When looking for a solution, deterministic methods have the enormous advantage that they do find global optima. Unfortunately, they are very CPU intensive, and are useless on untractable NP-hard problems that would require thousands of years for cutting-edge computers to explore. In order to get a result, one needs to revert to stochastic algorithms that sample the search space without exploring it thoroughly. Such algorithms can find very good results, without any guarantee that the global optimum has been reached; but there is often no other choice than using them. This chapter is a short introduction to the main methods used in stochastic optimization.
Key Terms in this Chapter
Local Search: Local search methods are usually deterministic. They can find a local optimum very quickly, but will get stuck there.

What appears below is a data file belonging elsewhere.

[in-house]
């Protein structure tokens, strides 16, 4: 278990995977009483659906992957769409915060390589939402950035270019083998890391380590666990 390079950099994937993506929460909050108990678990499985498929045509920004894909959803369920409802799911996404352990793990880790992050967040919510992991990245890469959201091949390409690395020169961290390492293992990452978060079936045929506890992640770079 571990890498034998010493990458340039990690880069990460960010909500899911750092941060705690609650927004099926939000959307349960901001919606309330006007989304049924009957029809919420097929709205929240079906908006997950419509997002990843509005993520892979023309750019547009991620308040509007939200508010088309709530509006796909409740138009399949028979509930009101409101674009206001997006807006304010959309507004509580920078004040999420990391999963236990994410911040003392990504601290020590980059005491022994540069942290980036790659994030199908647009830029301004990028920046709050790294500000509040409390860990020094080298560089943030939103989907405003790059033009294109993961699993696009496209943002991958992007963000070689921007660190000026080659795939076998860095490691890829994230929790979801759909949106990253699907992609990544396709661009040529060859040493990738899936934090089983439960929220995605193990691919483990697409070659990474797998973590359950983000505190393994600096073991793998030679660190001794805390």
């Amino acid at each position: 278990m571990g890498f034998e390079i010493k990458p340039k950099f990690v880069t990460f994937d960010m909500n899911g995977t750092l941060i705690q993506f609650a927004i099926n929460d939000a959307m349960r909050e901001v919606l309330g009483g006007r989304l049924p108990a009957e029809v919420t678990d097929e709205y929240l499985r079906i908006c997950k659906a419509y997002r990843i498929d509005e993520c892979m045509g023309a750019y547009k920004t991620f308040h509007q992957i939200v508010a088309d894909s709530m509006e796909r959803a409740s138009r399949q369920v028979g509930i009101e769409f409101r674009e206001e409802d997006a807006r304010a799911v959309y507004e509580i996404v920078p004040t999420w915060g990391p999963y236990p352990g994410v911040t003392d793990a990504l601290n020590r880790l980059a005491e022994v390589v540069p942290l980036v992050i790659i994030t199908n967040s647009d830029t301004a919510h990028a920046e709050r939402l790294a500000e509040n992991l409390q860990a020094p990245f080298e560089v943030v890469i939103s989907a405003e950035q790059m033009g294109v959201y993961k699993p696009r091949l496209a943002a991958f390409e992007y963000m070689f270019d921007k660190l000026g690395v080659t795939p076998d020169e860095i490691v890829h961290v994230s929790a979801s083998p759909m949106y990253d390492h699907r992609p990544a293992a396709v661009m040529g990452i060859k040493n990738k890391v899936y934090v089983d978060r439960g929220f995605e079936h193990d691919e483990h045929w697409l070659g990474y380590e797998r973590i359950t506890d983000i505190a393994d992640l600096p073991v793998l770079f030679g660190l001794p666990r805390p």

Emergent Behavior: A behavior that was not directly hardcoded into an algorithm.
Heuristic: Non-exact method used to find a good solution, usually based on trial and error.
Unimodal: A problem with a single local optimum (that is de facto also the global optimum). Local search algorithms will find the global optimum of a unimodal problem.
Fitness Landscape: If one plots the fitness of all possible solutions to a problem, one obtains a “landscape” that an optimization algorithm will explore, usually to find a global optimum.
Stigmergy: Basic inter-individual communication based on information left in the environment for others to use.
Multimodal: A problem with several local optima. Local search algorithms will get trapped in the first local optimum they find. If one is unlucky, the found local optimum is not the global optimum. Local search algorithms cannot be used on multimodal problems.
Global Search: Global search methods will implement ways to avoid getting trapped in local optima.